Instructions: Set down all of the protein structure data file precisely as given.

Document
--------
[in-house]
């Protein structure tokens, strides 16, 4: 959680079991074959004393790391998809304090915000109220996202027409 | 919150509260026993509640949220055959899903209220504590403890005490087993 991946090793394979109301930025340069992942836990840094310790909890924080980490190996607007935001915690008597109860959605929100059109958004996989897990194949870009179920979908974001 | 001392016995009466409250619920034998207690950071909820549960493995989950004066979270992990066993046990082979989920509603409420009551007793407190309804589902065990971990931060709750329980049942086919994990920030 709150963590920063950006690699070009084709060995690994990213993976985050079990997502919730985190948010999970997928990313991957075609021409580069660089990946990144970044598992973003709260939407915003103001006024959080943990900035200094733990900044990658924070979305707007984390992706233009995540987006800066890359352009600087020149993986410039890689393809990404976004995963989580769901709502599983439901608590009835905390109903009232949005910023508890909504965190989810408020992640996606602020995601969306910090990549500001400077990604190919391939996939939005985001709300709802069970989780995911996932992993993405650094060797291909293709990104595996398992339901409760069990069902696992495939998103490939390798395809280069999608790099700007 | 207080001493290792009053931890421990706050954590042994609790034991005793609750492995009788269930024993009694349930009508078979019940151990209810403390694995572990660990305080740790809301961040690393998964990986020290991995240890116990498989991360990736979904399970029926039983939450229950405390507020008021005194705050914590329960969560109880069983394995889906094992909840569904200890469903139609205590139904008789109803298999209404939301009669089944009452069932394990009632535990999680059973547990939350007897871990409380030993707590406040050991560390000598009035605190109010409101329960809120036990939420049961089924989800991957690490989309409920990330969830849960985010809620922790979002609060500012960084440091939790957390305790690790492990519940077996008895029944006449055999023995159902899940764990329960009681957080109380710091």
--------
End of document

[in-house]
């Protein structure tokens, strides 16, 4: 959680079991074959004393790391998809304090915000109220996202027409 | 919150509260026993509640949220055959899903209220504590403890005490087993 991946090793394979109301930025340069992942836990840094310790909890924080980490190996607007935001915690008597109860959605929100059109958004996989897990194949870009179920979908974001 | 001392016995009466409250619920034998207690950071909820549960493995989950004066979270992990066993046990082979989920509603409420009551007793407190309804589902065990971990931060709750329980049942086919994990920030 709150963590920063950006690699070009084709060995690994990213993976985050079990997502919730985190948010999970997928990313991957075609021409580069660089990946990144970044598992973003709260939407915003103001006024959080943990900035200094733990900044990658924070979305707007984390992706233009995540987006800066890359352009600087020149993986410039890689393809990404976004995963989580769901709502599983439901608590009835905390109903009232949005910023508890909504965190989810408020992640996606602020995601969306910090990549500001400077990604190919391939996939939005985001709300709802069970989780995911996932992993993405650094060797291909293709990104595996398992339901409760069990069902696992495939998103490939390798395809280069999608790099700007 | 207080001493290792009053931890421990706050954590042994609790034991005793609750492995009788269930024993009694349930009508078979019940151990209810403390694995572990660990305080740790809301961040690393998964990986020290991995240890116990498989991360990736979904399970029926039983939450229950405390507020008021005194705050914590329960969560109880069983394995889906094992909840569904200890469903139609205590139904008789109803298999209404939301009669089944009452069932394990009632535990999680059973547990939350007897871990409380030993707590406040050991560390000598009035605190109010409101329960809120036990939420049961089924989800991957690490989309409920990330969830849960985010809620922790979002609060500012960084440091939790957390305790690790492990519940077996008895029944006449055999023995159902899940764990329960009681957080109380710091």